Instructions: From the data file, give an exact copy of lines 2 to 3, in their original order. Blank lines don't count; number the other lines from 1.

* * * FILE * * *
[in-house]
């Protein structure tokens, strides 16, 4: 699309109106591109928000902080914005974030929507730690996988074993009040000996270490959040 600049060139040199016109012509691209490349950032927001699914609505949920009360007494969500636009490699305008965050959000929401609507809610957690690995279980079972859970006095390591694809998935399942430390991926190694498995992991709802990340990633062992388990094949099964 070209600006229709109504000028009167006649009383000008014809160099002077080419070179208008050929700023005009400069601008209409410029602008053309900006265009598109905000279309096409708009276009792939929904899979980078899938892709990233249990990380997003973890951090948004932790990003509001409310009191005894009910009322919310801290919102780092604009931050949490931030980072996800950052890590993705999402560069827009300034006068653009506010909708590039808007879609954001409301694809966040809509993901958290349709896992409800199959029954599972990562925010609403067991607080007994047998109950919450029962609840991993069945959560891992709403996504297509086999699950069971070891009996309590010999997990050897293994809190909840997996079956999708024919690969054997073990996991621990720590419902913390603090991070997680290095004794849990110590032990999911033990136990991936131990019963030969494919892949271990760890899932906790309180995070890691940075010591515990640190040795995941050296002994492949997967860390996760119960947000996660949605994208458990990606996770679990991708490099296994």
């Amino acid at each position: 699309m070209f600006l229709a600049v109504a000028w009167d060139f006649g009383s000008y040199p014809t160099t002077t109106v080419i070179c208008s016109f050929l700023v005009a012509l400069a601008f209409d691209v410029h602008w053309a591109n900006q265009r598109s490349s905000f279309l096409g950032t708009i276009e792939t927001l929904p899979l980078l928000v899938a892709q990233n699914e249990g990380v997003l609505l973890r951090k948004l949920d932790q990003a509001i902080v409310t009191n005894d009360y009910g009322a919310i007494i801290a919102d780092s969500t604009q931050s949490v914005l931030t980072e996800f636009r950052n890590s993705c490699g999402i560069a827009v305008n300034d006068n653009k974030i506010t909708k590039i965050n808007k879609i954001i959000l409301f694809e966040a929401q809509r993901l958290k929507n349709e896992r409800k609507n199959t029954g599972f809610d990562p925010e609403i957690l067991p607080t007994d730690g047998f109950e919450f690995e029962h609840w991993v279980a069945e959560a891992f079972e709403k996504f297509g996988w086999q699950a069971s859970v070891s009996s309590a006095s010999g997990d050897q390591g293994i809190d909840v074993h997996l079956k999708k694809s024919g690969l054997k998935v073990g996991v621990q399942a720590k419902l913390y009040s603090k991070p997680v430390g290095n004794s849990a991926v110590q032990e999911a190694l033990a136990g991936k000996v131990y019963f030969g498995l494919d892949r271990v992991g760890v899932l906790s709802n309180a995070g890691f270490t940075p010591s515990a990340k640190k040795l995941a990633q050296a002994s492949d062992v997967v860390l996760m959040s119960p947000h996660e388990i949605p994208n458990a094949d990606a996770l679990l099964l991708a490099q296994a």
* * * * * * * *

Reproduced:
């Protein structure tokens, strides 16, 4: 699309109106591109928000902080914005974030929507730690996988074993009040000996270490959040 600049060139040199016109012509691209490349950032927001699914609505949920009360007494969500636009490699305008965050959000929401609507809610957690690995279980079972859970006095390591694809998935399942430390991926190694498995992991709802990340990633062992388990094949099964 070209600006229709109504000028009167006649009383000008014809160099002077080419070179208008050929700023005009400069601008209409410029602008053309900006265009598109905000279309096409708009276009792939929904899979980078899938892709990233249990990380997003973890951090948004932790990003509001409310009191005894009910009322919310801290919102780092604009931050949490931030980072996800950052890590993705999402560069827009300034006068653009506010909708590039808007879609954001409301694809966040809509993901958290349709896992409800199959029954599972990562925010609403067991607080007994047998109950919450029962609840991993069945959560891992709403996504297509086999699950069971070891009996309590010999997990050897293994809190909840997996079956999708024919690969054997073990996991621990720590419902913390603090991070997680290095004794849990110590032990999911033990136990991936131990019963030969494919892949271990760890899932906790309180995070890691940075010591515990640190040795995941050296002994492949997967860390996760119960947000996660949605994208458990990606996770679990991708490099296994």
């Amino acid at each position: 699309m070209f600006l229709a600049v109504a000028w009167d060139f006649g009383s000008y040199p014809t160099t002077t109106v080419i070179c208008s016109f050929l700023v005009a012509l400069a601008f209409d691209v410029h602008w053309a591109n900006q265009r598109s490349s905000f279309l096409g950032t708009i276009e792939t927001l929904p899979l980078l928000v899938a892709q990233n699914e249990g990380v997003l609505l973890r951090k948004l949920d932790q990003a509001i902080v409310t009191n005894d009360y009910g009322a919310i007494i801290a919102d780092s969500t604009q931050s949490v914005l931030t980072e996800f636009r950052n890590s993705c490699g999402i560069a827009v305008n300034d006068n653009k974030i506010t909708k590039i965050n808007k879609i954001i959000l409301f694809e966040a929401q809509r993901l958290k929507n349709e896992r409800k609507n199959t029954g599972f809610d990562p925010e609403i957690l067991p607080t007994d730690g047998f109950e919450f690995e029962h609840w991993v279980a069945e959560a891992f079972e709403k996504f297509g996988w086999q699950a069971s859970v070891s009996s309590a006095s010999g997990d050897q390591g293994i809190d909840v074993h997996l079956k999708k694809s024919g690969l054997k998935v073990g996991v621990q399942a720590k419902l913390y009040s603090k991070p997680v430390g290095n004794s849990a991926v110590q032990e999911a190694l033990a136990g991936k000996v131990y019963f030969g498995l494919d892949r271990v992991g760890v899932l906790s709802n309180a995070g890691f270490t940075p010591s515990a990340k640190k040795l995941a990633q050296a002994s492949d062992v997967v860390l996760m959040s119960p947000h996660e388990i949605p994208n458990a094949d990606a996770l679990l099964l991708a490099q296994a």